This is שבת שירה, and after the splitting of the sea, the Torah says that the people believed in Moshe:
The question is, what did they believe? They believed him when he first came to them:
And they believed him at מעמד הר סיני:
We understand the difference between the latter two “אמונות”. They represent two levels of faith in Moshe’s prophecy. When he first came to Egypt, he did אותות to convince the people that ה׳ had sent him:
But faith in a נביא only applies to that generation (a נביא cannot establish a law that lasts, but only a הוראת שעה). Moshe, at מעמד הר סיני, was stronger than that.
But what was this apparent intermediate stage, of ויאמינו בה׳ ובמשה עבדו? Rav Hutner summarizes the problem:
Rav Hutner proposes that this intermediate stage is related to another role of Moshe, one that does not appear to be related to אמונה at all.
What does the בית דין הגדול mean, in the context of קידוש החודש? My son-in-law, Rabbi Aron Rubin, gave a shiur last week about that, and said that Rav Soloveitchik explained that the Sanhedrin has two roles. One, to be the supreme court of the nation. The other is to represent the will of the nation, and it is in this aspect that they are acting in קידוש החודש.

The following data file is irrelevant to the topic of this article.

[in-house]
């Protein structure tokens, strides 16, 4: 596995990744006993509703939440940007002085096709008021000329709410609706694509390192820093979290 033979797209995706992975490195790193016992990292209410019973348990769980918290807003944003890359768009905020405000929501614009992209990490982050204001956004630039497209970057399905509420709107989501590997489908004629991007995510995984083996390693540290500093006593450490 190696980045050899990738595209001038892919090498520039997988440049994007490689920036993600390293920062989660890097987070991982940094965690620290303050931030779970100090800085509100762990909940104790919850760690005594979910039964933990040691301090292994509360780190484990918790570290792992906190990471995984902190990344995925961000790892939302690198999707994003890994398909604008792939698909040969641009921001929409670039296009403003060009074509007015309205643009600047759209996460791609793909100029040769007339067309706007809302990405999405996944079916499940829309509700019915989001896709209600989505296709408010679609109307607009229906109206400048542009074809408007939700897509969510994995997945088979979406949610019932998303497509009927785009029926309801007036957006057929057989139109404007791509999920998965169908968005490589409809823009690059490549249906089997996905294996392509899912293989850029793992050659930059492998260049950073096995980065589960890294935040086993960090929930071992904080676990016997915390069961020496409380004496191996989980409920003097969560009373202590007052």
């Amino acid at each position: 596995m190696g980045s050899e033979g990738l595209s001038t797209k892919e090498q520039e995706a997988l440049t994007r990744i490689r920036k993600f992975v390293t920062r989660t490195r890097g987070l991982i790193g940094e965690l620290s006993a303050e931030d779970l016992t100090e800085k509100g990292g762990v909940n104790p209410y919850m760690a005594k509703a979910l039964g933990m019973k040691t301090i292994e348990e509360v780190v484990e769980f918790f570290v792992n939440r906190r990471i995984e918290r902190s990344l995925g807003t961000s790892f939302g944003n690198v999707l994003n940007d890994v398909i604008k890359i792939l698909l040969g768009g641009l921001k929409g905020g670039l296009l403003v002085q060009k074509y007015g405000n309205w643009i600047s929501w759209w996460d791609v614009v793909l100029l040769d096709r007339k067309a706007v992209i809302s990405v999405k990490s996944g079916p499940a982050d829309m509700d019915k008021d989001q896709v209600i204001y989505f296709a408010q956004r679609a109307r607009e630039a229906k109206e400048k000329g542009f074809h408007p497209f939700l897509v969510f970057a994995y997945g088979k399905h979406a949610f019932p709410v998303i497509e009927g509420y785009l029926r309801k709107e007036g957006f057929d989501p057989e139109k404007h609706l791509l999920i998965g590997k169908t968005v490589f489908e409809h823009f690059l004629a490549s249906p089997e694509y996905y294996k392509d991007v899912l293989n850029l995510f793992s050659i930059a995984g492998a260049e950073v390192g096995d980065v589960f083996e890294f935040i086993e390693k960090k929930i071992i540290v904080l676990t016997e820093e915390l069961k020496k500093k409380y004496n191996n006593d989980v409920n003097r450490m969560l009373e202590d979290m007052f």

So Moshe achieved the status of “sanhedrin” when he was given the laws of קידוש החודש; he was the representative of the nation as a whole. But that was well before קריעת ים סוף, and not dependent on ויאמינו…במשה at all.
The אמונה that בני ישראל had at קריעת ים סוף was in במשה עבדו. What is the significance of being an עבד?
So ויאמינו בה׳ ובמשה עבדו meant that בני ישראל believed that Moshe could speak to ה׳ at any time, and ה׳ would listen, and that Moshe represented them, the people as a whole. He stood in the place of the בית דין הגדול, and the בית דין הגדול stood in the place of the עם.
ים סוף was the first time the people asked Moshe to intercede with ה׳ for them. When the sea split, they understood that this intercession was possible.
When Moshe did the signs, back in פרשת שמות, בני ישראל believed that G-d spoke to him. At ים סוף, they believed that he could (and would) speak to G-d on their behalf. Both were necessary for Moshe to achieve that next level, of bringing the Torah to the people.